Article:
Art Babbitt was a very good animator and a good artist, but his destiny was, of course, wrapped up with the strike.

Ward Kimball
Art Babbitt & Marjorie Belcher


Born on October 8, 1907 in Omaha, Nebraska, Arthur Harold Babitsky aka Art Babbitt started his career animating medical films and commercials as early as May 1924. He was hired by Paul Terry in 1929. When he saw The Skeleton Dance, he decided he would join the Disney studio, which he did on July 25, 1932.

He was instrumental in the creation of the studio night classes and animated on the most important shorts from day one: Three Little Pigs, The Country Cousin, The Wise Little Hen… in that short he animated Donald Duck in his first role, and he later developed the character of Goofy in Mickey’s Service Station.

Snow White

On Snow White, he apparently was the first to do some character development on Dopey, animated a scene of Doc sorting diamonds and various other shots of the dwarfs, but his most important task was to animate the Queen, helped by Bob Stokes and others. Although he insisted on the fact that none of his animation used the rotoscope reference exactly, it is fairly obvious that the footage used for that reference was very close to the final animation. This in no way detracts from the remarkable work done on this character, who has become mythical thanks in large part to his talent.

He later claimed that at the time of Snow White, his salary was about $15,000 a year, bonuses and stock distribution included.

On August 8, 1937, he married the main model for Snow White, dancer Marge Belcher, who was 12 years younger than him. Arthur expected a stay-at-home loving wife and Marge expected to tour the country in various dance shows. The marriage lasted only 4 years and ended on October 2, 1941.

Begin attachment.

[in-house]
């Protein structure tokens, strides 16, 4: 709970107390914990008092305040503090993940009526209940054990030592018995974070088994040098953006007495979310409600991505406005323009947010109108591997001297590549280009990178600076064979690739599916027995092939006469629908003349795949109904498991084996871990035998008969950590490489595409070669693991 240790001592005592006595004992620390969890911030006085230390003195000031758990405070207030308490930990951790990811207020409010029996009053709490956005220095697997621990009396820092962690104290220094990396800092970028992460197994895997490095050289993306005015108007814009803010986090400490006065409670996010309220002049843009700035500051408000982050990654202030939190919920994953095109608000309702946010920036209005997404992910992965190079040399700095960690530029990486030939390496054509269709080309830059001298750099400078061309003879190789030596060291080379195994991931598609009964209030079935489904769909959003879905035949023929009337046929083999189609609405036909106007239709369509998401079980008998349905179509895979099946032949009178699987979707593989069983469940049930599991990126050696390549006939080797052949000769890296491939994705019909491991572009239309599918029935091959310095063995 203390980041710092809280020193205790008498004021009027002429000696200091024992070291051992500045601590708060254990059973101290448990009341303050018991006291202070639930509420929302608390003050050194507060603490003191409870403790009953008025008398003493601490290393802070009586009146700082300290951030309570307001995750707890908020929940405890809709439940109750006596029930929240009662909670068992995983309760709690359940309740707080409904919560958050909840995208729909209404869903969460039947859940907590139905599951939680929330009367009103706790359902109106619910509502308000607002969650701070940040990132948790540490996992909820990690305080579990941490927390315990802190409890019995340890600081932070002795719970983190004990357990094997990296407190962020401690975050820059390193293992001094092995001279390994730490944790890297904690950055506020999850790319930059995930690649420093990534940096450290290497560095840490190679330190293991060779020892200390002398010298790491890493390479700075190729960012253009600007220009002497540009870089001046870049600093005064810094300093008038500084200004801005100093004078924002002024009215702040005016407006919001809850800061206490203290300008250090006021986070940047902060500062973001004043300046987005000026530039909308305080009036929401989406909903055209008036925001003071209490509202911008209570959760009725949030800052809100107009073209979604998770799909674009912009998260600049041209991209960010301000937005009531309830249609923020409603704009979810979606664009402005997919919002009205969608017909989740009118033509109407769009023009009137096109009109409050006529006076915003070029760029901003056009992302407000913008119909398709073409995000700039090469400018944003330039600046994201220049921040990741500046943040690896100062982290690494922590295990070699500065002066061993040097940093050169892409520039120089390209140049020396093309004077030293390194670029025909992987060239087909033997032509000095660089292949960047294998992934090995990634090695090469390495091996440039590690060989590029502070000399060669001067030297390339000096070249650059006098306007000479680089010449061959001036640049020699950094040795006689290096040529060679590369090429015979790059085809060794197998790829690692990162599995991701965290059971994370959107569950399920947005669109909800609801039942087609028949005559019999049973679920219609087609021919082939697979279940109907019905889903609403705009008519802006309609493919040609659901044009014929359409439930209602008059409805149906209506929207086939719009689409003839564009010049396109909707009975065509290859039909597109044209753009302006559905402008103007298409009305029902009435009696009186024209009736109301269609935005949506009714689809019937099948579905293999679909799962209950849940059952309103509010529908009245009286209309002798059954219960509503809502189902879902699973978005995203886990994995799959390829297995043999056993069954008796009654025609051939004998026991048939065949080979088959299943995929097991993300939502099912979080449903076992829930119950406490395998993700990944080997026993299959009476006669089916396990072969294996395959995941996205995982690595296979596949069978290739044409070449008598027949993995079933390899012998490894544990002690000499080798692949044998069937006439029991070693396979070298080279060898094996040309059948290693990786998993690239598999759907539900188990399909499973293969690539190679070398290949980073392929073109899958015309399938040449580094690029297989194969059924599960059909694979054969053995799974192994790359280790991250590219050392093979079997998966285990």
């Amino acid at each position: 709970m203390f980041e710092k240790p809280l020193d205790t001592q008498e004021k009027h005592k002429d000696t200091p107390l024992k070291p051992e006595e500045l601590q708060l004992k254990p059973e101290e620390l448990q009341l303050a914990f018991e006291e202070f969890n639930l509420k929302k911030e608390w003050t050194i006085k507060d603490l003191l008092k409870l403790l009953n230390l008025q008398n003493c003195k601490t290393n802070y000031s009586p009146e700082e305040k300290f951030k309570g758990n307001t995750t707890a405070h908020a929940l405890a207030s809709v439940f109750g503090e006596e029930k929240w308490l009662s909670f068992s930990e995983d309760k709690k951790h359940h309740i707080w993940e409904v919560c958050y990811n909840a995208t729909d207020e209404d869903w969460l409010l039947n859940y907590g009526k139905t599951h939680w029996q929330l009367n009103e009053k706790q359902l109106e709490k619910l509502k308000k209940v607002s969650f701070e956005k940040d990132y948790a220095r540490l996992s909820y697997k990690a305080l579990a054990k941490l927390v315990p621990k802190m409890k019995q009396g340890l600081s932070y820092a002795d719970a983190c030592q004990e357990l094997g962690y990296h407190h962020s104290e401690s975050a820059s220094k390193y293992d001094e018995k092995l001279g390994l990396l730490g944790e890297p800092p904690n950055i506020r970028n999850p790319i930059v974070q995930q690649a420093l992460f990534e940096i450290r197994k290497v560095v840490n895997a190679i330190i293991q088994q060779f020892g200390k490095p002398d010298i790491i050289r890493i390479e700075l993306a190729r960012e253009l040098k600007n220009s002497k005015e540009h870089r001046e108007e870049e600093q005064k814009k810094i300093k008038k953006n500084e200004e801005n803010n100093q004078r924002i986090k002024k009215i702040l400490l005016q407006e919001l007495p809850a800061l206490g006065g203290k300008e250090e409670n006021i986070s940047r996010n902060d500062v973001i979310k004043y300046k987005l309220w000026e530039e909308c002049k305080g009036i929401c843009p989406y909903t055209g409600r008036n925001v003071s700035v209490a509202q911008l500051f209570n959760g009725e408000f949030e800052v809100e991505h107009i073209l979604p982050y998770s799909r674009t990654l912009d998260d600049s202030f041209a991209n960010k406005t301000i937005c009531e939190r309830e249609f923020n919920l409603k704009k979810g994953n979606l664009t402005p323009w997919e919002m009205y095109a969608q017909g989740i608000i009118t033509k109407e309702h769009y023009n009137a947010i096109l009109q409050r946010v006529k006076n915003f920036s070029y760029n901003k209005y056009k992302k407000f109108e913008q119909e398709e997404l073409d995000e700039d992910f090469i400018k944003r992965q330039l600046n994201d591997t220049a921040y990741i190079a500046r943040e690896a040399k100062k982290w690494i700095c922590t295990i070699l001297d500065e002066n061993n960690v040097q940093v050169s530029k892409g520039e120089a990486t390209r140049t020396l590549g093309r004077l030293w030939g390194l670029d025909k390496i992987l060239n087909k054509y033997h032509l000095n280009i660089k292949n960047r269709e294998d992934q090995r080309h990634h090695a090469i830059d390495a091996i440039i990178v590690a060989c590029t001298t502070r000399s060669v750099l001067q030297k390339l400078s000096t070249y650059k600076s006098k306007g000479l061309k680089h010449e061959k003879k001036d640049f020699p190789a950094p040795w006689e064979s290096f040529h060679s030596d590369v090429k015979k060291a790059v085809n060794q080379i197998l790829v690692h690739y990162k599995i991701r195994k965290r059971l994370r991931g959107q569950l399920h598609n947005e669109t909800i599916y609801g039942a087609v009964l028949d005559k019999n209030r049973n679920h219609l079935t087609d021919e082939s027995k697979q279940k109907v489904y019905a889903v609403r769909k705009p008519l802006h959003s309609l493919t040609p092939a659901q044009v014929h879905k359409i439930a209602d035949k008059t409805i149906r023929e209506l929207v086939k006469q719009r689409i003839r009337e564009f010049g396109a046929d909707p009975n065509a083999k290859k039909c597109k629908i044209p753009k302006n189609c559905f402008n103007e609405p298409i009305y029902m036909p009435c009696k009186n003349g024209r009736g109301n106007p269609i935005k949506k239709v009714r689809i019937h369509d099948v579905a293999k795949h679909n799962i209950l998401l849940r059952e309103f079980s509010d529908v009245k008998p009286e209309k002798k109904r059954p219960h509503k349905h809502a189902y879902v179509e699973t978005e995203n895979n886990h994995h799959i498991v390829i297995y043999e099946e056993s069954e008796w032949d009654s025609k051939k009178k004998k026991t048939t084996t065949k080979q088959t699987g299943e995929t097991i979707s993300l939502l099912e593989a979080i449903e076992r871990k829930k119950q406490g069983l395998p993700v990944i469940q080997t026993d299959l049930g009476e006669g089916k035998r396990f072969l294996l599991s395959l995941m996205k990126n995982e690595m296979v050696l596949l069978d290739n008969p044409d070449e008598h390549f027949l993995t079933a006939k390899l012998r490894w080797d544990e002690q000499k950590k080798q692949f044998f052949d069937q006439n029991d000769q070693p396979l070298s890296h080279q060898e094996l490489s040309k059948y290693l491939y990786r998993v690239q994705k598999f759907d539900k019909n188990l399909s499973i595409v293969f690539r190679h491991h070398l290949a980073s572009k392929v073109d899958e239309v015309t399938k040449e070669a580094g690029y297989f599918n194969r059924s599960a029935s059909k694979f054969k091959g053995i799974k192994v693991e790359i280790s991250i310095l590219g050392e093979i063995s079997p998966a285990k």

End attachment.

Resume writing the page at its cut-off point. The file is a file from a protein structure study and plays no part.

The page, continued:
According to him, he and Dick Huemer were the only two supervising animators on Snow White to not get a bonus following the film’s success.

Scene 6 (1028)

The Strike

In 1941, Arthur was among the leaders of the animators’ strike. He claimed that Gunther Lessing, the company’s head of legal department, came to him to form a union, a move which he hoped would bar regular unions from entering the studio.

Walt Disney never forgave Babbitt and although he kept working at the studio until 1947 on classics such as Pinocchio, Fantasia, Dumbo and Fun and Fancy Free, he eventually left the studio and joined UPA in 1949.

He later worked on Raggedy Ann & Andy: A Musical Adventure and the ill-fated film The Thief and the Cobbler with fellow Snow White animator Grim Natwick.

It is quite obvious from his interviews that he remained bitter about his experience with Disney until his death on March 4, 1992.

This blog dedicated to Art Babbitt by Jake Friedman is your best source for information about the animator.

Art Babbitt, The trouble-maker

Check out Amber Hannen’s documentary about the animator.